In 2004 the Australian Government Office for Women commissioned the Australian Institute of Criminology to conduct a qualitative study of victim/survivor decision-making and coordinated responses to adult sexual assault. The research addresses gaps in knowledge about the social and personal contingencies that influence victim/survivors' help-seeking behaviour and their decisions in respect of the criminal justice system and on the efficacy of coordinated service responses to sexual assault.
The study was based on interviews with 36 female victim/survivors of adult sexual assault and 65 sexual assault counsellors. The study also collected qualitative information on sexual assault workers' perceptions of the efficacy of coordinated service provision and their recommendations for improving service delivery.
The study finds, overall, that women's decisions about where to seek help and the responses of the recipients of their disclosures are patterned by a spectrum of social and personal factors that, for the most part, perpetuate the silencing of survivors. While the response of the criminal justice system has improved, all too often it continues to be implicated in secondary victimisation and in maintaining the secrecy around sexual assault. Many research participants were disillusioned with the criminal justice system, but their participation in the study was motivated by the belief that system change is possible. Recommendations put forward in the report largely focus on improving social responses to sexual assault and promoting organisational change.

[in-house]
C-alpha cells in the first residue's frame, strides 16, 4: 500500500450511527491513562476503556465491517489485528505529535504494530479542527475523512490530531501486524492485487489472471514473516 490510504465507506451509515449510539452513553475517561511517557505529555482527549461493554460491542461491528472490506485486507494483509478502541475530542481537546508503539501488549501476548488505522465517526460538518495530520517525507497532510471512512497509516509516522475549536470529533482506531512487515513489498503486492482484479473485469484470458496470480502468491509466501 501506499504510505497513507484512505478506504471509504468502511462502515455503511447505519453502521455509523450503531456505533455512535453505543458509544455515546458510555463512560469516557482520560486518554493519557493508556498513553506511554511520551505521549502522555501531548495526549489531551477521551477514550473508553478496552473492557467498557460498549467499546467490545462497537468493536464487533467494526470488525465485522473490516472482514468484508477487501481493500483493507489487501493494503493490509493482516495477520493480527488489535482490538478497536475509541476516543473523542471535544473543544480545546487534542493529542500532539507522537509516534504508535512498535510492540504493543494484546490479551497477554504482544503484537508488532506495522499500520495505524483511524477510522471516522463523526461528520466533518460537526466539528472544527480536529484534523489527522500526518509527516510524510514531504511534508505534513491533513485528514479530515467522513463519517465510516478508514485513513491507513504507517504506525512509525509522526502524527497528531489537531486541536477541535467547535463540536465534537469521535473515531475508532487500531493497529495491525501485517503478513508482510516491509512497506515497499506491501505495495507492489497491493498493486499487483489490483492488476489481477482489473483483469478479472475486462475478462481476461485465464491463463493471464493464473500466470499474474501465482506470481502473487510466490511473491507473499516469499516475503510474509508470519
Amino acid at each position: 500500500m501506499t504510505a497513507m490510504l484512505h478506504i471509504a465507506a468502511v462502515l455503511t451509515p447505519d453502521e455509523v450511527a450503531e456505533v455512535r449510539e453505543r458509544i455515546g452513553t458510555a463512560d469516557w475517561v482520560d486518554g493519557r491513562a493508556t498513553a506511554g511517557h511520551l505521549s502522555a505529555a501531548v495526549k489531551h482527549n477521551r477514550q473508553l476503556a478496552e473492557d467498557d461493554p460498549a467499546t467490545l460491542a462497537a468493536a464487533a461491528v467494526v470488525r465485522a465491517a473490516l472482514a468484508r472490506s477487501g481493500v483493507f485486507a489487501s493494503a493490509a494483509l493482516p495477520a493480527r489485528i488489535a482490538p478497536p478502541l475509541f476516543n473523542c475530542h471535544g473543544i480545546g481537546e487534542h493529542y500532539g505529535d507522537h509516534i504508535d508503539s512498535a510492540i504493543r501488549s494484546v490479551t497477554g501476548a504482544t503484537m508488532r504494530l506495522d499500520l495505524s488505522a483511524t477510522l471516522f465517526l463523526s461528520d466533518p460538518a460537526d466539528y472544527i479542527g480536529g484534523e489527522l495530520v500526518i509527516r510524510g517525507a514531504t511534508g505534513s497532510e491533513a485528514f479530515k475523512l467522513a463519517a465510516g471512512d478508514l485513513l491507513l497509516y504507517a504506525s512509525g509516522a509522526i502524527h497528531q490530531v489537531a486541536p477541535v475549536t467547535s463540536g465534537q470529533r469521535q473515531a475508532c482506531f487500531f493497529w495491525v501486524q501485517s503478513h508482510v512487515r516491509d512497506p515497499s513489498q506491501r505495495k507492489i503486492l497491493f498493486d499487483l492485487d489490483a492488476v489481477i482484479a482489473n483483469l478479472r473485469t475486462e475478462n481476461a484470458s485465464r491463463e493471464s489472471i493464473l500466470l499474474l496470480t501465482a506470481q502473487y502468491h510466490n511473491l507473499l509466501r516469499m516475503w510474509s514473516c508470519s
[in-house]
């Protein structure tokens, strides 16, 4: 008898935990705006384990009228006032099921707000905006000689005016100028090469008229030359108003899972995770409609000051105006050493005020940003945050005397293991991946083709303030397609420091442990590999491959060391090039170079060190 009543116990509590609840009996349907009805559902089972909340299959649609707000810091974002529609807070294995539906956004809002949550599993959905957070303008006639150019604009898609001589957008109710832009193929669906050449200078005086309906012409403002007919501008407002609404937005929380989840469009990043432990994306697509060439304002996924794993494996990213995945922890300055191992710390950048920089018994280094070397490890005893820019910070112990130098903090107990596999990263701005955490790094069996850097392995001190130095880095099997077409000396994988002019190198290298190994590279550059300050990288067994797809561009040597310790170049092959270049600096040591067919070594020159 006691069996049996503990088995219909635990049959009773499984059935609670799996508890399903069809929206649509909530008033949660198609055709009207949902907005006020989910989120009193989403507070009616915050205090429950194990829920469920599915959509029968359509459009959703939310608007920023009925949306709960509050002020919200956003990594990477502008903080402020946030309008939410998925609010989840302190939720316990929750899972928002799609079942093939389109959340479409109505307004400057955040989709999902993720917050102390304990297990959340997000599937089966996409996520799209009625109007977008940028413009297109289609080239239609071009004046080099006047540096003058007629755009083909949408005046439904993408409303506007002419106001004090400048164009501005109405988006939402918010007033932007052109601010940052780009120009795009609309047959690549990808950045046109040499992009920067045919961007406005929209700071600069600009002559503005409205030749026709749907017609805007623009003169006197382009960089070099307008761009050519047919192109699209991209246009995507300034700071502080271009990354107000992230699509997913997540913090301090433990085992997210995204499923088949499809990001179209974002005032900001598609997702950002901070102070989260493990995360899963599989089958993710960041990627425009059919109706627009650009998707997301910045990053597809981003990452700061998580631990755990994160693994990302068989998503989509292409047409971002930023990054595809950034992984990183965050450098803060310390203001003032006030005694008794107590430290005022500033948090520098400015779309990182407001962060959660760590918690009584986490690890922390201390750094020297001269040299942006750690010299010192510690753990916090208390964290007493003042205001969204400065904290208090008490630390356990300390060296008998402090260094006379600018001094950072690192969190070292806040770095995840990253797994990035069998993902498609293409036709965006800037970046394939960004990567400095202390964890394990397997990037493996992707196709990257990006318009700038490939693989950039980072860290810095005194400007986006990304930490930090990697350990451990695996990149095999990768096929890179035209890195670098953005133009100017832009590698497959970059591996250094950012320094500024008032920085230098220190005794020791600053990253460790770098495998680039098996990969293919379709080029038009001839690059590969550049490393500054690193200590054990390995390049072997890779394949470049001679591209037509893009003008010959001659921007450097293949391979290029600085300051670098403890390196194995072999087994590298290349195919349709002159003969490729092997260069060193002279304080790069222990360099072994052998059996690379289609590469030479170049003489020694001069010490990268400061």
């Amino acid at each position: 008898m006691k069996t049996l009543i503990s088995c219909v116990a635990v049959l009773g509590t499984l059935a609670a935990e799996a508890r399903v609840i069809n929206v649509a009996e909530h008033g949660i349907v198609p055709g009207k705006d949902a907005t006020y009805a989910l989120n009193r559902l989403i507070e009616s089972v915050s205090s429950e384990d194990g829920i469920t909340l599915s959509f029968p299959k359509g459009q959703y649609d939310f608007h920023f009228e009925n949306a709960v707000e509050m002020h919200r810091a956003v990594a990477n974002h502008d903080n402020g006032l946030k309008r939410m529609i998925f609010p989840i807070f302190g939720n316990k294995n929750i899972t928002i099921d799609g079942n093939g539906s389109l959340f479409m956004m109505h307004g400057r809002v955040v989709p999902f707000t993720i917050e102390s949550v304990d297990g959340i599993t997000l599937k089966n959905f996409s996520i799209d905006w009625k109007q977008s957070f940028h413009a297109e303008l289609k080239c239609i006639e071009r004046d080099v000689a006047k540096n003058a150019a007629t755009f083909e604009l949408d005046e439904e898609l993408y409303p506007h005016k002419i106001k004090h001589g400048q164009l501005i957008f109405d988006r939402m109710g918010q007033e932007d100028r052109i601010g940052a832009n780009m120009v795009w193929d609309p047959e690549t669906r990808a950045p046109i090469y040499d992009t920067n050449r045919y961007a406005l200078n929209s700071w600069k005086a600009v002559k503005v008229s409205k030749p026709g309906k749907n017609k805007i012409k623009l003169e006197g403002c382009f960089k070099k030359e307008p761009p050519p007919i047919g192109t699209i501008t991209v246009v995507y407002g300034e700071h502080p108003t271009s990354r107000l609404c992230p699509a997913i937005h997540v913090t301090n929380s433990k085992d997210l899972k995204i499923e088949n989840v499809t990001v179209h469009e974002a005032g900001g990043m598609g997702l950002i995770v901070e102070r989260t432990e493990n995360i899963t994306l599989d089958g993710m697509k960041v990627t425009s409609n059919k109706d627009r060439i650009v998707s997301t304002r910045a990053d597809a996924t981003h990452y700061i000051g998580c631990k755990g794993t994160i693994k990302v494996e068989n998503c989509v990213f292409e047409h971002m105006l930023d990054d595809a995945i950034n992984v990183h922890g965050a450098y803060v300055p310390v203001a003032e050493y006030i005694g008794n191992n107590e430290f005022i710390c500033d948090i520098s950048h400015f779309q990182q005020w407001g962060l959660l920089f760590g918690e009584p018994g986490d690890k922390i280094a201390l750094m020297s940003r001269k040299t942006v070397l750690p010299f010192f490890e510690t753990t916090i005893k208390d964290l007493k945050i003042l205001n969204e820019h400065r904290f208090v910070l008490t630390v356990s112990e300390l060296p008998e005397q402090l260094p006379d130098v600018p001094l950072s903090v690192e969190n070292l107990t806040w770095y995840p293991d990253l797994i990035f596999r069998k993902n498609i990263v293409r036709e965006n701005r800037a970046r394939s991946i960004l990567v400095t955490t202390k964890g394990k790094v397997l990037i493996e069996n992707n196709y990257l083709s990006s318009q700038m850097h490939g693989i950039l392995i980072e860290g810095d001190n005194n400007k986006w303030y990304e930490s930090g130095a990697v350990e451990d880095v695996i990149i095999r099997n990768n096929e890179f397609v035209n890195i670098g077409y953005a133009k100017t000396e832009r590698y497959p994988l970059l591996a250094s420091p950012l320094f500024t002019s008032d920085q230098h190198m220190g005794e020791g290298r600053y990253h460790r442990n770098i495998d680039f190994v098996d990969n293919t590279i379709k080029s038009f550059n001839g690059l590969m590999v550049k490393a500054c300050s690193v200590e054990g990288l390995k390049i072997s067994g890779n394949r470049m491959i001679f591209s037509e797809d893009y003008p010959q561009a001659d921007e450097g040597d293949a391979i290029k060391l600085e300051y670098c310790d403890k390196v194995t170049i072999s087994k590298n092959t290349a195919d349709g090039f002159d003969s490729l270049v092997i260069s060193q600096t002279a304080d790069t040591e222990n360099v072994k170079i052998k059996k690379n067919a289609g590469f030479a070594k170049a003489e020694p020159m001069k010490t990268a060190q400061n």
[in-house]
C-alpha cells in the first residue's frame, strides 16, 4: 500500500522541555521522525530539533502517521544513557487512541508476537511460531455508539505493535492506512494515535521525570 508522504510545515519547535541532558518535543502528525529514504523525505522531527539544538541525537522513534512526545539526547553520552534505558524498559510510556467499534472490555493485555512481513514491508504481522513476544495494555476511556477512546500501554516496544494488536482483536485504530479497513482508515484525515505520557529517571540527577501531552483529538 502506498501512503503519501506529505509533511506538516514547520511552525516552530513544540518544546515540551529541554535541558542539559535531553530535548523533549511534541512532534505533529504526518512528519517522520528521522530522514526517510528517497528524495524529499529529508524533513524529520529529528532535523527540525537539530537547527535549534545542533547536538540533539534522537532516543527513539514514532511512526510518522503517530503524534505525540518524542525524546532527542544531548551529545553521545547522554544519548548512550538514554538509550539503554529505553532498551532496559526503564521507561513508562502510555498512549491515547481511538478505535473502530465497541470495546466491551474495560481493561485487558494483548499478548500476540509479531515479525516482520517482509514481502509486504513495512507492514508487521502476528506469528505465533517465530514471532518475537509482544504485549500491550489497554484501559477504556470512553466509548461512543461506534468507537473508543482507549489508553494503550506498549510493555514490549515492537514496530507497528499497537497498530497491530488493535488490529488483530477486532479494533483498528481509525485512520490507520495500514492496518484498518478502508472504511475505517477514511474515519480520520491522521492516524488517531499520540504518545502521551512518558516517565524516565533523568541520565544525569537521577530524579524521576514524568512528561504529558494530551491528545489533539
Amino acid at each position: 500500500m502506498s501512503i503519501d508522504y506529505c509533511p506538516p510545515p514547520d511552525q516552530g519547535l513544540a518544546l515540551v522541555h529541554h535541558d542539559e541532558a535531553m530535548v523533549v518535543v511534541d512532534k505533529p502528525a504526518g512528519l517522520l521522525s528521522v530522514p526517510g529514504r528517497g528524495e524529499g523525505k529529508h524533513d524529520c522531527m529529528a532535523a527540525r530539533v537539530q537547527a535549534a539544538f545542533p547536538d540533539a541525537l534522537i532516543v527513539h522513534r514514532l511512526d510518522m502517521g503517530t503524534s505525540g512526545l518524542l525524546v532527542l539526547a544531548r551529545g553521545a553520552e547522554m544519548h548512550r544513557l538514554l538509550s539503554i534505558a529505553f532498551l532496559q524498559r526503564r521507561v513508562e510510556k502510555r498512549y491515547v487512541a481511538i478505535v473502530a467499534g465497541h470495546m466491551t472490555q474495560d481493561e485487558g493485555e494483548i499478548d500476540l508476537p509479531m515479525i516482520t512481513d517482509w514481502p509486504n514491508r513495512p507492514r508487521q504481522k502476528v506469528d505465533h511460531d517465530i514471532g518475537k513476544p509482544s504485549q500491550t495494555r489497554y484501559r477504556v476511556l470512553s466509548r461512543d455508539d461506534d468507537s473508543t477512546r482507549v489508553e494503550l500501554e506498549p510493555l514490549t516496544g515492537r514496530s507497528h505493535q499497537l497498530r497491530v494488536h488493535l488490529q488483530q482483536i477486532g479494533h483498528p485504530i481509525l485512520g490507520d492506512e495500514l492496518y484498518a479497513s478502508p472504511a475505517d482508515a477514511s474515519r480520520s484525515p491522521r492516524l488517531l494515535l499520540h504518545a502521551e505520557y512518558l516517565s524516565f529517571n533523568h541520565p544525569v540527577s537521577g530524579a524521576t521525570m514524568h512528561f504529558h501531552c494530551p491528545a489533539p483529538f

A report prepared by the Australian Institute of Criminology for the Australian Government's Office for Women.